- There is clear evidence that the findings are unreliable, either as a result of honest error or scientific misconduct such as data fabrication
- The findings have previously been published elsewhere without proper permission or justification for publication in WikiJournal of Humanities as well
- It contains plagiarism
- It reports unethical research
Retractions are not usually appropriate in cases where the authorship needs to be changed but there is no reason to doubt the validity of the findings.
A retraction statement must be added in each retraced work. A retraction statements should:
- Be clearly identifiable as a retraction statement, including having a title starting "Retraction statement"
- Include the reasons for the retraction
- Distinguish between cases of misconduct and honest error to encourage researchers to report errors when they occur and ensure no stigma is attached to this.
- Be linked to the retracted work and be open access
- Clearly identify which work it refers to, by at least title and authors
- Be published promptly after the retraction decision
- State that the editorial board has made the retraction decision
If a retraction is due to the actions of only some of the authors, the statement should mention this. However, authorship entails some degree of joint responsibility for the entire work, so the author list of a work should not change after retraction.
A retraction statement may undergo amendments by consensus of the editorial board.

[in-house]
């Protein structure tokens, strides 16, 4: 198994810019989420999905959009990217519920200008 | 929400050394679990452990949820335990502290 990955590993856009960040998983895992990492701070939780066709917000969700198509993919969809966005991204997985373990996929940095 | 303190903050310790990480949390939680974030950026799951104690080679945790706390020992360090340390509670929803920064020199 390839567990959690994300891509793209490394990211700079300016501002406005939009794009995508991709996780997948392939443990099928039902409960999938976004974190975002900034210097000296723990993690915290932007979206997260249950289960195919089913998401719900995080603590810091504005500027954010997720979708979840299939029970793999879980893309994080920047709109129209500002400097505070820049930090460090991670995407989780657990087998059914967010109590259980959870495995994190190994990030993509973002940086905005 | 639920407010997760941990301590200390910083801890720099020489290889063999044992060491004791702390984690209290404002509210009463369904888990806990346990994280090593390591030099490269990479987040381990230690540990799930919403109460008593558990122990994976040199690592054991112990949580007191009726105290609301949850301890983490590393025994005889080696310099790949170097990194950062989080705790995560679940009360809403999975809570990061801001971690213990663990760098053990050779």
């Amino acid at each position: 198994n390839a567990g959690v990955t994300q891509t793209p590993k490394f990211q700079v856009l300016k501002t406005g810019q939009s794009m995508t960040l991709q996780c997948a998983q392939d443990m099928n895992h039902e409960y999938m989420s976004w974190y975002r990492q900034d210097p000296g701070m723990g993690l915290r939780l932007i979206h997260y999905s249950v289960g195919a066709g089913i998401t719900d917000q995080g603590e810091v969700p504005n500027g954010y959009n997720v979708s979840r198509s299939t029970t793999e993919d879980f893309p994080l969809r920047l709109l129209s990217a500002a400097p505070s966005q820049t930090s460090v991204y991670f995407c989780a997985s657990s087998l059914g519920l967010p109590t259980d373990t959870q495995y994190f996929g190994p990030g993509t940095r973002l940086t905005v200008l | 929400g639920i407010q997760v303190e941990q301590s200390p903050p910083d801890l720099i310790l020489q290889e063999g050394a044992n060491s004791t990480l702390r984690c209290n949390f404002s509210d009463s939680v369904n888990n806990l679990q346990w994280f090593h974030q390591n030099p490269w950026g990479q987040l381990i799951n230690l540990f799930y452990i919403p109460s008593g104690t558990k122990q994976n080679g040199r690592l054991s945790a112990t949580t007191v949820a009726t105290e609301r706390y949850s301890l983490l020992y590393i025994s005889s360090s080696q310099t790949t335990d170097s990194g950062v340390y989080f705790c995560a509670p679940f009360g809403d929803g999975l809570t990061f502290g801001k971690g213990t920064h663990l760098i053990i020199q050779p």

- Further reading
- Retraction guidelines, by COPE
- Cooperation between research institutions and journals on research integrity cases, by COPE
Duties of the editor-in-chief
The editor-in-chief has final responsibilities for the operations and policies of the journal. Contact details of the editor-in-chief should be stated online. The editor-in-chief should act as the point of contact for questions relating to research and publication ethics. The editor-in-chief should acknowledge receipt of communications from institutions and should promptly bring the matter to the editorial board for action. The editor-in-chief should keep the public informed about any changes in the aims and scope of the journal.
The editor-in-chief should not disclose confidential details about work submissions with editor-in-chiefs of other journals, unless the following requirements are fulfilled:
- Such sharing is a necessary part of fulfilling the obligation to prevent and respond to suspected research misconduct
- The authors of the work have been informed about the issue at hand, and have not given a response, or the response was not satisfactory
- The disclosure is limited to journals which are suspected of having been targeted by the research misconduct at hand, or are believed to have pertinent information of the case at hand.
- The recipient editor-in-chief is notified about the sensitive nature of the information.
The amount of disclosed information should be limited to the minimum required. The shared information should be factual, while avoiding conjecture and speculation.
- Further reading
- Full ethics statement, by the WikiJournal User Group